In the heart of Pathumwan district, a storm is brewing – not one brought about by the changing season, but by the moving tides of education and tradition. It was November 1 last year when the air at Uthenthawai campus was thick with more than just the humidity of Bangkok; it was filled with the fervent protests of students past and present. With banners held high and voices echoing through the corridors, they united under one cause: to challenge the impending relocation of their alma mater. A poignant moment captured and frozen in time by the lens of Wichan Charoenkiatpakul, painting a picture of determination and unity.
But why this upheaval? This resistance? Enter stage left: The Rajamangala University of Technology Tawan-Ok, Uthenthawai Campus, facing a directive that has rippled through its foundations. The decree, handed down by none other than the Higher Education Science Research and Innovation Minister Supamas Isarabhakdi, was clear and uncompromising. In an address at Government House, she announced that Uthenthawai was to halt admissions for the upcoming 2024 academic year, a prelude to a move away from the bustling streets of Pathumwan district. The reason? A curtain call on the violence that shadowed its name, stemming from long-standing inter-school rivalries.
But alas, the tale is not so simple. The Uthenthawai saga is a twisted vine of history, ambition, and conflict. The echoes of rivalry reach far back, to clashes between students of Uthenthawai and their counterparts from nearby Pathumwan Institute of Technology. A feud that has, over time, escalated from mere scuffles to tragedies. The violence claimed lives, leaving a scar on the community – a first-year Uthenthawai student fell in a shooting in Klong Toey district, and just last Friday, a confrontation before the Pathumwan Institute of Technology saw another young life snuffed out prematurely.
In the face of adversity, the minister’s promise rings clear – a pledge of vigilance for the anniversary of Uthenthawai campus come February 1. Yet, amidst this turmoil lies a story of generations. The campus itself sits on a slice of history, 20 rai of land leased from Chulalongkorn University since 1935; a contract that has outlived its term since 2003, leaving the institutions in a quiet tango over its fate.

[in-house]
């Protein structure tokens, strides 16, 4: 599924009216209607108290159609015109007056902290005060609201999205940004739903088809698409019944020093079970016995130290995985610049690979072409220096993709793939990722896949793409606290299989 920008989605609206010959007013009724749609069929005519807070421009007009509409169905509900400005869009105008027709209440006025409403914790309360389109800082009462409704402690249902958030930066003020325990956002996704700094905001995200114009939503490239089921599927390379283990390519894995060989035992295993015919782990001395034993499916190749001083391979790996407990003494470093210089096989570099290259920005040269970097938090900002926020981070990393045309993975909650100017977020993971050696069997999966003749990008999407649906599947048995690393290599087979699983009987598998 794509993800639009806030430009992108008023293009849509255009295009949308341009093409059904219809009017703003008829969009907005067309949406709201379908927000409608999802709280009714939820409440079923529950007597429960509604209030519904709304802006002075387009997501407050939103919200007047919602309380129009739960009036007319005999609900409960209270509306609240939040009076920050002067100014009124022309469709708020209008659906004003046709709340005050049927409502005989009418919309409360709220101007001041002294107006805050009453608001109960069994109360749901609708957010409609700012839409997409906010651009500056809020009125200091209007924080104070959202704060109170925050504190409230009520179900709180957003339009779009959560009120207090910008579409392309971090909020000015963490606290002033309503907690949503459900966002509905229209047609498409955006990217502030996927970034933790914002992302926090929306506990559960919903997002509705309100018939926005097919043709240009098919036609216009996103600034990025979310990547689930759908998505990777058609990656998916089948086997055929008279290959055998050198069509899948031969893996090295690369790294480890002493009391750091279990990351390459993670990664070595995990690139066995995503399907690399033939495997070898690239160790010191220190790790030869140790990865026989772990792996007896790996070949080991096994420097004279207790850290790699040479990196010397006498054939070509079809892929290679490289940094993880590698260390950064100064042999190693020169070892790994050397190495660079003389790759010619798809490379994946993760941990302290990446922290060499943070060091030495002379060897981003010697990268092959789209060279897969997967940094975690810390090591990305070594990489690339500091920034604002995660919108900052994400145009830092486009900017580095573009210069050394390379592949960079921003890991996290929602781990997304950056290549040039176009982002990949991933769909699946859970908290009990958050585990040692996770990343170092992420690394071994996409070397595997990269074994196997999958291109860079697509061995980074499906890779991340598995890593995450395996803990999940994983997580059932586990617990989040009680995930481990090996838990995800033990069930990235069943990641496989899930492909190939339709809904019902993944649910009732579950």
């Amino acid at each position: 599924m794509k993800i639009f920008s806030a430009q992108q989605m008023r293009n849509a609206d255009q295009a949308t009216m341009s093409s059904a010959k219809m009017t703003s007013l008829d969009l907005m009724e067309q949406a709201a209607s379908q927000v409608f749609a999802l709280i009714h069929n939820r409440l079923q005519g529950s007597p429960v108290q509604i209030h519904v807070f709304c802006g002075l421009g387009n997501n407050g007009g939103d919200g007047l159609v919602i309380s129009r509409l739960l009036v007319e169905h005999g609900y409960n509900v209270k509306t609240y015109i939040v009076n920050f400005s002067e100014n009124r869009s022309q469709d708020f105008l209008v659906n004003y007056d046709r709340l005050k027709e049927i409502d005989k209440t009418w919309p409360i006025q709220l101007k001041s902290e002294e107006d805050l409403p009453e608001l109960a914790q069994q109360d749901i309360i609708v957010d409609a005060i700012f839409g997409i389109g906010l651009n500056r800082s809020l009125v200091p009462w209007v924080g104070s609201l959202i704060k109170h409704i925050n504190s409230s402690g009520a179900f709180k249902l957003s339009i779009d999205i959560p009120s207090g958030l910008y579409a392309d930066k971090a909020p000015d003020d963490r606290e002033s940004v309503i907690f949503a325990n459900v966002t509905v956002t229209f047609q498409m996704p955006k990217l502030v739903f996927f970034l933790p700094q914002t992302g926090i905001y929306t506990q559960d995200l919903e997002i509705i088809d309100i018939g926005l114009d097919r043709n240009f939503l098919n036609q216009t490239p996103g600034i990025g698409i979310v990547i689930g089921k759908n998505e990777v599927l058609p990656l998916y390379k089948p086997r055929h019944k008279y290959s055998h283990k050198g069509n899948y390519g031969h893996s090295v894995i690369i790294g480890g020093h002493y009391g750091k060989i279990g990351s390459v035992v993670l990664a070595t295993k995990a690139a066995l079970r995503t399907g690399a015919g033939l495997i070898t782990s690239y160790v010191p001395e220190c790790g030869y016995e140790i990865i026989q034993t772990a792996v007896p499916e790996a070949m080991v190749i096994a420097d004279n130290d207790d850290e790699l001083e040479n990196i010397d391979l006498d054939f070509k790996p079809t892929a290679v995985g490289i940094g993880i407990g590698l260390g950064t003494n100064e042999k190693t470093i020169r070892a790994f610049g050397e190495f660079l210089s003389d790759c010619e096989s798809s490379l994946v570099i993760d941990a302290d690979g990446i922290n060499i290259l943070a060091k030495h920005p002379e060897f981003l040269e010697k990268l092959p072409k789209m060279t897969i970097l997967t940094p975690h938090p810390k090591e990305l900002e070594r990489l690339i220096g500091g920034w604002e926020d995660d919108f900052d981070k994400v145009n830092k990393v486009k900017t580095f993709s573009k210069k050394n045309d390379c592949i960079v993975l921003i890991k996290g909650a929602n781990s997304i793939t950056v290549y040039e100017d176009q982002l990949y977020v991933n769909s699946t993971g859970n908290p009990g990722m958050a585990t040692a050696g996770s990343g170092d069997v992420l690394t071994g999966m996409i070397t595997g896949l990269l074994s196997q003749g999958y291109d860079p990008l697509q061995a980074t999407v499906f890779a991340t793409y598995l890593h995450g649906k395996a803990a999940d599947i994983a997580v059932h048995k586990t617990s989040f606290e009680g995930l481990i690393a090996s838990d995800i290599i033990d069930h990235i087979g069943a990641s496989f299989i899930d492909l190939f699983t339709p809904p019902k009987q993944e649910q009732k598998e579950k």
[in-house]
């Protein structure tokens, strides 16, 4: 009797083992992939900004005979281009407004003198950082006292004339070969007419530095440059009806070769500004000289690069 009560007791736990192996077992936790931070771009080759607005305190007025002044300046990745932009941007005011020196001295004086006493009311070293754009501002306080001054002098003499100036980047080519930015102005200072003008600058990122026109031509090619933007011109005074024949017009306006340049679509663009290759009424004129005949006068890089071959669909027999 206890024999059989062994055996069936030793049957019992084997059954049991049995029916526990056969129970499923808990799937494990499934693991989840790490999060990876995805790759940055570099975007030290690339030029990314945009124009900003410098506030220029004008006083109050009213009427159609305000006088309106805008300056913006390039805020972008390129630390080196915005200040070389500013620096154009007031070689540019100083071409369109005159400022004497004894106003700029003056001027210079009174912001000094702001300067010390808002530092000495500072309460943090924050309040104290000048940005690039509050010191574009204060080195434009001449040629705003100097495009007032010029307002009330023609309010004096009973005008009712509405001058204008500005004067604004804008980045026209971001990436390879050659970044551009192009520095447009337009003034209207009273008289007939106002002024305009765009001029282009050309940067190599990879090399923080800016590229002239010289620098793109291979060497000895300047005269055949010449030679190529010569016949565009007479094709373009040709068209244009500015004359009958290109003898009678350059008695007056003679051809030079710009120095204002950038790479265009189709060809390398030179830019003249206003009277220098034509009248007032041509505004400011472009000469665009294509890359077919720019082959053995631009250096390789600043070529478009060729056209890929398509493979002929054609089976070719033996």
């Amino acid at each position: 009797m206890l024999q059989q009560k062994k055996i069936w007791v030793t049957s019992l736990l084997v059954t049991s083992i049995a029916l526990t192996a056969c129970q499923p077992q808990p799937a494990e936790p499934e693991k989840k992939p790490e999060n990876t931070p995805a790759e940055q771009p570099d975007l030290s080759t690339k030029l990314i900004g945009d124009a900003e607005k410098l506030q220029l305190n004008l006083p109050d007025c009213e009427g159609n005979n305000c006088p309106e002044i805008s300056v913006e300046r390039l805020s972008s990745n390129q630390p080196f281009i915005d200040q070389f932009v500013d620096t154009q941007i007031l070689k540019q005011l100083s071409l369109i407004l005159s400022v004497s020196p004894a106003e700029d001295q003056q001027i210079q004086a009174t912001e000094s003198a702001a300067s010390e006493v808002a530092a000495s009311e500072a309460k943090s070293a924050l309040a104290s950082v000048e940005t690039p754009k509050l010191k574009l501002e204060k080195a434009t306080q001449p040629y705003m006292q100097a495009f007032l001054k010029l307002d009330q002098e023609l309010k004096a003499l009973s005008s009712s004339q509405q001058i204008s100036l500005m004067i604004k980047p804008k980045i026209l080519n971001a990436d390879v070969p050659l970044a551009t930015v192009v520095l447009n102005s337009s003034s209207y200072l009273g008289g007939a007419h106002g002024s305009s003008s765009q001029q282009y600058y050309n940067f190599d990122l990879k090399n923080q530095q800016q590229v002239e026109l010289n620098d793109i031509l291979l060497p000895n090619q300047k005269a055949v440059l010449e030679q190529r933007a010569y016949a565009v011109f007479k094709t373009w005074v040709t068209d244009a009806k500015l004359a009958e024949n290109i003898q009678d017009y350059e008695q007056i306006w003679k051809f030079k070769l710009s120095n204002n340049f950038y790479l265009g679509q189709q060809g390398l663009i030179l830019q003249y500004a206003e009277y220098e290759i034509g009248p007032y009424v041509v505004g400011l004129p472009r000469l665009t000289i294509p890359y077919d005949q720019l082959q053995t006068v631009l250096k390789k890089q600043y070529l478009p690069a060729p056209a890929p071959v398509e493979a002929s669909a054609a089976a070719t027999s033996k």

The proposed relocation to Bang Phli district of Samut Prakan was a beacon of hope – 36 rai and 200 million baht allocated for a new beginning. An agreement inked with Chulalongkorn University marked September 30, 2005, as the date of departure. Yet, like any great drama, the plot thickened. The relocation stalled, the students opposed, and Uthenthawai stood still, a monument to resilience against the winds of change.
Thus, our tale weaves through the corridors of time, a narrative of conflict, tradition, and the unyielding spirit of youth. Uthenthawai campus, with its storied past and uncertain future, remains a poignant reminder of the complexities that lie at the intersection of education, heritage, and community. As the next chapter unfolds, one thing is certain: the legacy of Uthenthawai and its students will not be easily forgotten. They stand, a fortress of defiance, their voices a testament to the power of unity in the face of adversity.